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This is sort of homework so I'm not really looking for an answer, just pointers.

I have a dataset with 2,871 sample points from an aerial photograph in a GIS. Each random point was scored as being in forest (tree = 1) or not (tree = 0). Using a digital elevation model (DEM) that gave the height to the nearest meter (Elevation.m) one other variable was derived. The other variable was a factor variable describing if the sample point was more or less east facing (E.vs.W. = east) or west facing (E.vs.W. = west).

ex:

E.vs.W,Elevation.m,tree
west,7.896944379,1
west,6.897992018,1
west,-7.314651138,1
west,-10.88583519,1
west,128.6587367,1
west,102.8423517,1
west,205.0537347,1
west,169.6836871,1
west,201.2179048,1
west,210.6947441,1
...

I'm to "explore the variables and their interactions to predict the presence of a tree. Find the best model while showing how it compares to the other models using ΔAIC."

This is what I have:

dat <- read.csv("Data/treeData.csv")
head(dat)
str(dat)

mod1 <- lm(Elevation.m~tree, data=dat)
mod2 <- lm(Elevation.m~E.vs.W, data=dat)
AIC(mod1,mod2)

plot(Elevation.m~E.vs.W, data=dat)

I guess I'm not sure how to pick the "best model". Am I approaching this correctly?

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  • $\begingroup$ You need the homework or self study tag. $\endgroup$ May 1 '18 at 2:04
  • $\begingroup$ There is know certain way to pick a best model unless you were to try every single one of them. Just pick a handful you have talked about in class and compare their error. Look at the independent variable coefficients to get at the "interactions" bit. I would include all variables in different types of models themselves rather than looking at combinations of variables in just one model (such as the linear model you have shown here). $\endgroup$
    – user136768
    May 1 '18 at 2:07
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I don't think you are approaching this correctly - shouldn't your outcome variable be the tree variable? After all, you need to predict the presence of a tree, not elevation!

If your outcome variable is tree, then you'll have to account for the fact that it is a binary variable (i.e., a variable which only takes values such as 0 and 1) and use binary logistic regression to model it as a function of elevation and facing. In other words, you should use the glm() function rather than the lm() function.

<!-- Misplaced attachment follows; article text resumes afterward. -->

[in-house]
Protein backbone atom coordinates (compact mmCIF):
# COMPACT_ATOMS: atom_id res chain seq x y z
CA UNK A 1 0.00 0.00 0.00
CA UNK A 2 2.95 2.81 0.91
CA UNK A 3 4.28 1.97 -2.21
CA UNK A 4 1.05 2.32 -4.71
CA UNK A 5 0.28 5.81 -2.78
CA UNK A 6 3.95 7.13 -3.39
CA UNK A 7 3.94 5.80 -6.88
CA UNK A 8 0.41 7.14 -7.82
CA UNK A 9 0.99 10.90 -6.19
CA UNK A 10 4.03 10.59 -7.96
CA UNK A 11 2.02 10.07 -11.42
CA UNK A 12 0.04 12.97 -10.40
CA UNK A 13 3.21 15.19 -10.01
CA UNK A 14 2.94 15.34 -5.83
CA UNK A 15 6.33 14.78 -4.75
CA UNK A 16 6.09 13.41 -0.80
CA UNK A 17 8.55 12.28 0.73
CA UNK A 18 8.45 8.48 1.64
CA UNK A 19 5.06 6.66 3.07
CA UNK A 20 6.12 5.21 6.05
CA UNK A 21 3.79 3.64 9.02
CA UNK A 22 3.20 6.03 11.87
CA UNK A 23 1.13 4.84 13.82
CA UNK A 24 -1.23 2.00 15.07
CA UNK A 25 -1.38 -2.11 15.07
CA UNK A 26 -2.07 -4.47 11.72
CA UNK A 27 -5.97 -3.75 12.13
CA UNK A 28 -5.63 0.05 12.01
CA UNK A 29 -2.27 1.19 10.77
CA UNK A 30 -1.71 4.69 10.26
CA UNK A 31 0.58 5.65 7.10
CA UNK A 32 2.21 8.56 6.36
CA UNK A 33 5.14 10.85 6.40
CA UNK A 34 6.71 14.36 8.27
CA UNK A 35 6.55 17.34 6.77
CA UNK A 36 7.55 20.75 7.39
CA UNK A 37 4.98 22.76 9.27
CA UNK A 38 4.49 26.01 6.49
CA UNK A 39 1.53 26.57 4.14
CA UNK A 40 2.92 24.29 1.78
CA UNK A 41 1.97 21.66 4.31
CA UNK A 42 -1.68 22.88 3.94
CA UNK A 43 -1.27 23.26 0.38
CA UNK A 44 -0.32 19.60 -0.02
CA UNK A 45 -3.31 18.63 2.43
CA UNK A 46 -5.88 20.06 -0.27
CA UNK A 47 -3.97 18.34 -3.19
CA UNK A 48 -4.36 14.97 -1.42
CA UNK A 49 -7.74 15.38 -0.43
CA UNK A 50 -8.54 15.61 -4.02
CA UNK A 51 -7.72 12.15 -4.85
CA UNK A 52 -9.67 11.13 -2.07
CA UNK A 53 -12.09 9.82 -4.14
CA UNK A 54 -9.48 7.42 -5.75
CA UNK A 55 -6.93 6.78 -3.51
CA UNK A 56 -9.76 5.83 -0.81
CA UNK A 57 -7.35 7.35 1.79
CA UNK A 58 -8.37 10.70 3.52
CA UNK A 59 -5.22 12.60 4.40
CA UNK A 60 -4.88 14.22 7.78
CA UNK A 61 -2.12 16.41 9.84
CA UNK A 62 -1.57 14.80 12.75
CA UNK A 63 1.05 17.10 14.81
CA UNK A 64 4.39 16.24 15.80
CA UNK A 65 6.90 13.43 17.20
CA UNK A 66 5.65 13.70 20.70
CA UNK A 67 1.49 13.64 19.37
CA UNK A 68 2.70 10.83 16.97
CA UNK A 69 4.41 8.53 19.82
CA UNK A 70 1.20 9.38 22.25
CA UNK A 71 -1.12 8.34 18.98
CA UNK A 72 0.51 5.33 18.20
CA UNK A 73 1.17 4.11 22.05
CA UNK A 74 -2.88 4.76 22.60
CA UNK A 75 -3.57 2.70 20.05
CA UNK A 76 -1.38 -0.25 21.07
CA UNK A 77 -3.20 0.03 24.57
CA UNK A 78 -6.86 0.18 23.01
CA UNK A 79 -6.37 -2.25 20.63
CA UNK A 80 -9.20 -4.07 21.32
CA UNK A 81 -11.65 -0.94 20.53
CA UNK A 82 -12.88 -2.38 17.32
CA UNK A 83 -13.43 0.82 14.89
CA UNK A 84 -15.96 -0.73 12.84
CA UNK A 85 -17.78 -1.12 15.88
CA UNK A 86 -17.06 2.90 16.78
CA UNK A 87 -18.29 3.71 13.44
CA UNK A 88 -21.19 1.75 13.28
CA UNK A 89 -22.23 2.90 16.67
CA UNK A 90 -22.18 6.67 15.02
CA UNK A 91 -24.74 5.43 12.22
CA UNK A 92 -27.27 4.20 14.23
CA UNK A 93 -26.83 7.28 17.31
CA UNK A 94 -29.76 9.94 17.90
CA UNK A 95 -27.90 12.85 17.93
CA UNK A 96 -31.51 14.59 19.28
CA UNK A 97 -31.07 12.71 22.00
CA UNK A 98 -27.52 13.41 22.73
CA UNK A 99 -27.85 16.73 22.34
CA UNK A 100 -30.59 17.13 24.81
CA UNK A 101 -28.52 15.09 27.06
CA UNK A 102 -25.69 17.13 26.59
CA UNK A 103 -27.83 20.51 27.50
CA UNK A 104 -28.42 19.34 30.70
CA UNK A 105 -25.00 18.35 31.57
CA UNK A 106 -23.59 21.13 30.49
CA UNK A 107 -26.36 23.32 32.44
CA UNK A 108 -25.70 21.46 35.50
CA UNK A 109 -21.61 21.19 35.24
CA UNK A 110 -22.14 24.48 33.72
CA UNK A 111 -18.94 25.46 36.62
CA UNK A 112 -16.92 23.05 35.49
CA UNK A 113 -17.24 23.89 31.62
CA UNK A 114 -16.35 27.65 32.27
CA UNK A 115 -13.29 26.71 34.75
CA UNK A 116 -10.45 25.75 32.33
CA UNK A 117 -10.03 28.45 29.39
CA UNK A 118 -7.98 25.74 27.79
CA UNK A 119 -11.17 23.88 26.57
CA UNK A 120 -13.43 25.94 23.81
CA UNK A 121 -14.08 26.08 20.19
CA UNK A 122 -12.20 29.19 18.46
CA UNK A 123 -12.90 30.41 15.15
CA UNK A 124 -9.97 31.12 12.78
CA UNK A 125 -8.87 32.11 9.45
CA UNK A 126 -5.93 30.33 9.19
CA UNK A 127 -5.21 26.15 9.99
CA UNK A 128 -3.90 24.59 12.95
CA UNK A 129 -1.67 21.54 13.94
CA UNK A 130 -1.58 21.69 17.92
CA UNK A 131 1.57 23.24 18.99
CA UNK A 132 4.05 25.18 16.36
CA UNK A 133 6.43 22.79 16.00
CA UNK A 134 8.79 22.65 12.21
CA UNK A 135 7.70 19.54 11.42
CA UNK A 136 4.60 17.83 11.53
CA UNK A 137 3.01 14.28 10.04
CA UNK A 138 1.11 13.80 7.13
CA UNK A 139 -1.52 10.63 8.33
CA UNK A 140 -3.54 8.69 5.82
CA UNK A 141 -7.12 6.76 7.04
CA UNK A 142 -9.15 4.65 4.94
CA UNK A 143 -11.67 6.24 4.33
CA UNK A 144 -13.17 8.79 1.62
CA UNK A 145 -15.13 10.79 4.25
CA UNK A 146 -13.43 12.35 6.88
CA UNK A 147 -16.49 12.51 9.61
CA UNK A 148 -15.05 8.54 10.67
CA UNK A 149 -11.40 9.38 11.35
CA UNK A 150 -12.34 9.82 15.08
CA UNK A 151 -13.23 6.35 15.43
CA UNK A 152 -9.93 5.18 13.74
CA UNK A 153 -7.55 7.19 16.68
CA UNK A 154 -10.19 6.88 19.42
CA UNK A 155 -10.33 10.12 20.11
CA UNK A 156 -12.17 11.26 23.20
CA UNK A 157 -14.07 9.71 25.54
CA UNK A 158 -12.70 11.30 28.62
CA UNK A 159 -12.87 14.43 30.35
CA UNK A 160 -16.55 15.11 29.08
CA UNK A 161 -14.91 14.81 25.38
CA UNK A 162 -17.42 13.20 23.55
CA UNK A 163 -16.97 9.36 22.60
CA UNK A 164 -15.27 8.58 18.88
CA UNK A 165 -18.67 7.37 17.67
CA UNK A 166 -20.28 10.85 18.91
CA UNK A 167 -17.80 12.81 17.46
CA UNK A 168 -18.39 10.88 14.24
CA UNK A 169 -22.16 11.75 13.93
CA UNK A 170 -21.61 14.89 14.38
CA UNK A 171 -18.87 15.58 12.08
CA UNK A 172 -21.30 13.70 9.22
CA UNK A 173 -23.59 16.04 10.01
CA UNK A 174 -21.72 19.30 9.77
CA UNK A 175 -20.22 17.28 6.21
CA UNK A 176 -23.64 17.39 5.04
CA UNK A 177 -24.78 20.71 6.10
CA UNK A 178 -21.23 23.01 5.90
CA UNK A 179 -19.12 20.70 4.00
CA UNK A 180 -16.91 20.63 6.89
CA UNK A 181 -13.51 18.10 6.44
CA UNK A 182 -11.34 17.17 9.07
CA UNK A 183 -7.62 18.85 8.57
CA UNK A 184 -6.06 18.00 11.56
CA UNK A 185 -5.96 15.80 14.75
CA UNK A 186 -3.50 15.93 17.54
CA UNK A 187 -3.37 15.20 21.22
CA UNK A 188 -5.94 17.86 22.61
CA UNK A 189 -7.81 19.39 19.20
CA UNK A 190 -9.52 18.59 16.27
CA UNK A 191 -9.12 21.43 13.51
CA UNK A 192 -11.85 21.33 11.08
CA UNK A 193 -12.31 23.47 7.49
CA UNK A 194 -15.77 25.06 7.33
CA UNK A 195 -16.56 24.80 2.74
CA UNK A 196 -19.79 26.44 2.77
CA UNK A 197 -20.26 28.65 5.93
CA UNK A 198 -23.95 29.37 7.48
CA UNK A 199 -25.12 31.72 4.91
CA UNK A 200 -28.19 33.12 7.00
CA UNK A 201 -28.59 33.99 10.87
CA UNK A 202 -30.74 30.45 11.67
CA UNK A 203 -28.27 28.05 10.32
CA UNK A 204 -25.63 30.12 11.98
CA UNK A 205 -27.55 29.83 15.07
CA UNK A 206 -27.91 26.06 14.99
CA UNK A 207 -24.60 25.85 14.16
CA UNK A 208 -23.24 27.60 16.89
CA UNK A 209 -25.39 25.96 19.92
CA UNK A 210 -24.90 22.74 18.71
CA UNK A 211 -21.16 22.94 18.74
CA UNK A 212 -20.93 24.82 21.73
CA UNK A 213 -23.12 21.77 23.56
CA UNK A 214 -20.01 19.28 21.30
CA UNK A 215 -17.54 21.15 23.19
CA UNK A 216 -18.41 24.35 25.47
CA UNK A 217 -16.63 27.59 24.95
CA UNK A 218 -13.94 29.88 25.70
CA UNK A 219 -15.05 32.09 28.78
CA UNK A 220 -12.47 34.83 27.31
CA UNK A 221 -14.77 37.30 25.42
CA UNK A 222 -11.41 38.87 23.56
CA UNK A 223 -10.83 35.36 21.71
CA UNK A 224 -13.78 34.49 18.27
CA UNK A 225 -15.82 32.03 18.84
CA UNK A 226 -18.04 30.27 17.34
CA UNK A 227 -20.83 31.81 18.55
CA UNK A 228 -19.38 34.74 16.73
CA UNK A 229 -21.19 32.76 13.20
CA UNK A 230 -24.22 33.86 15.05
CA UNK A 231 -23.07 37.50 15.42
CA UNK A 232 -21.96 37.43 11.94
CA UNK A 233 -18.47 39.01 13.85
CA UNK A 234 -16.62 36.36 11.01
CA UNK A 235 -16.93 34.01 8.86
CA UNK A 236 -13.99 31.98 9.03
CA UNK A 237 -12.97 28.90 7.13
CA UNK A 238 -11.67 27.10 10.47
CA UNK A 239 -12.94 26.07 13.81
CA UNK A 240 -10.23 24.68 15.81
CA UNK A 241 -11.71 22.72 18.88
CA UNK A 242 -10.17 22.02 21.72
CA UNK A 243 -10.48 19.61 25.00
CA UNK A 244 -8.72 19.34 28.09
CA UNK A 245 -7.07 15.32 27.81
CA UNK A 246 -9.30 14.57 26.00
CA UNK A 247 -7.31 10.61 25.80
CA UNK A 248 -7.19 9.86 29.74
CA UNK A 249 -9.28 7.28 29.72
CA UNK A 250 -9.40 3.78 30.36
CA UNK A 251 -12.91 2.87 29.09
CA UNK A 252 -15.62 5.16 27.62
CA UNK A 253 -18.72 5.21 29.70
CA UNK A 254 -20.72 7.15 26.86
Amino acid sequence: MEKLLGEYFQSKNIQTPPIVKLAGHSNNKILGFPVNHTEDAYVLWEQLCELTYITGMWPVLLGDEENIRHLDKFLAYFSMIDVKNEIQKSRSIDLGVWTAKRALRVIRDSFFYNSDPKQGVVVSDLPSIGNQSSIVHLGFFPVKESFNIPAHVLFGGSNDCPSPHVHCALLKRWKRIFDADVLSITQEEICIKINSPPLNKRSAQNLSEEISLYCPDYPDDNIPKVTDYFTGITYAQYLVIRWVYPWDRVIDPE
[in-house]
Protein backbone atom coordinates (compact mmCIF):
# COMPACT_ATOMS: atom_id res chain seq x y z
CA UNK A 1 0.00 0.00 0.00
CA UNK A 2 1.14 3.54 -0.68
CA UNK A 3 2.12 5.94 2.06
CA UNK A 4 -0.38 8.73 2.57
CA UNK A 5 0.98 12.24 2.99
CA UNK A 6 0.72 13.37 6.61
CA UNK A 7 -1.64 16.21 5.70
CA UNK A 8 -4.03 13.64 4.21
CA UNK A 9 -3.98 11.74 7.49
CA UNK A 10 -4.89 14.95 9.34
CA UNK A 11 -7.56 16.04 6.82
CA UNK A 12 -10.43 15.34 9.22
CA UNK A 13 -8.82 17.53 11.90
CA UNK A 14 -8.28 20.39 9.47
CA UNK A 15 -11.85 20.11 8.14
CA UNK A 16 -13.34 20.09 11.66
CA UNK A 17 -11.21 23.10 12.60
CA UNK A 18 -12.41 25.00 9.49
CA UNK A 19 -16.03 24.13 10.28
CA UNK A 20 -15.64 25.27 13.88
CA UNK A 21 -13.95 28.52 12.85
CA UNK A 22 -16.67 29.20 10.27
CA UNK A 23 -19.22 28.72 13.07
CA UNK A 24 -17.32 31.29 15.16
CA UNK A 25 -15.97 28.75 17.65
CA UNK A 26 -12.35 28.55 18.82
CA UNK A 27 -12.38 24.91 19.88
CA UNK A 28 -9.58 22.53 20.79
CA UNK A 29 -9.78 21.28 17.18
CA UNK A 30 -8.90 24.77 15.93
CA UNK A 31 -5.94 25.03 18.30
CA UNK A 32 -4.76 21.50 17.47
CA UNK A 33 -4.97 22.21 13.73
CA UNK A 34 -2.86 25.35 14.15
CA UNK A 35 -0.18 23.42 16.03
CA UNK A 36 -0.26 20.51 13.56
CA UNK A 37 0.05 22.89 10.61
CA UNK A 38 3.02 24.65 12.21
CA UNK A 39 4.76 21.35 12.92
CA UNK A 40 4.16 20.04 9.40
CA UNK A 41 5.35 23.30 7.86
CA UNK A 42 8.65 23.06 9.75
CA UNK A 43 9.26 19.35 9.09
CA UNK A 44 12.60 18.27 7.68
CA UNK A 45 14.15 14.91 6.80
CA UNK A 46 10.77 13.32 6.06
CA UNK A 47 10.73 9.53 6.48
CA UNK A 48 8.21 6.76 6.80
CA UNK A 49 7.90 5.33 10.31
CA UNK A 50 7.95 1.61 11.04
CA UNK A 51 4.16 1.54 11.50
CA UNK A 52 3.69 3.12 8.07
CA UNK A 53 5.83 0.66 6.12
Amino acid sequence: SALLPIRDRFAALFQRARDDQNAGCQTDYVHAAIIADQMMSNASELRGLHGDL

The models that you can fit will then look like:

mod1 <- glm(tree ~ Elevation, 
            family = binomial(link='logit'), 
            data = dat)

mod2 <- glm(tree ~ E.vs.W, 
            family = binomial(link='logit'), 
            data = dat)

mod3 <- glm(tree ~ Elevation + E.vs.W, 
            family = binomial(link='logit'), 
            data = dat)

mod4 <- glm(tree ~ Elevation*E.vs.W, 
            family = binomial(link='logit'), 
            data = dat)

The first model predicts tree presence from elevation alone. The second model predicts tree presence from facing. The third model predicts tree presence from both elevation and facing but assumes the effect of elevation on tree presence does not depend on facing and the other way around. The fourth model predicts tree presence from both elevation and facing but assumes the effect of elevation on tree presence depends on facing and the other way around.

You're on the right track with your computation of AIC values - you can pick the best model among the four suggested above as the one with the smallest AIC value.

Once you find the best model, just compute the difference in the AIC values between the best model and each of the remaining models to get your delta AIC.

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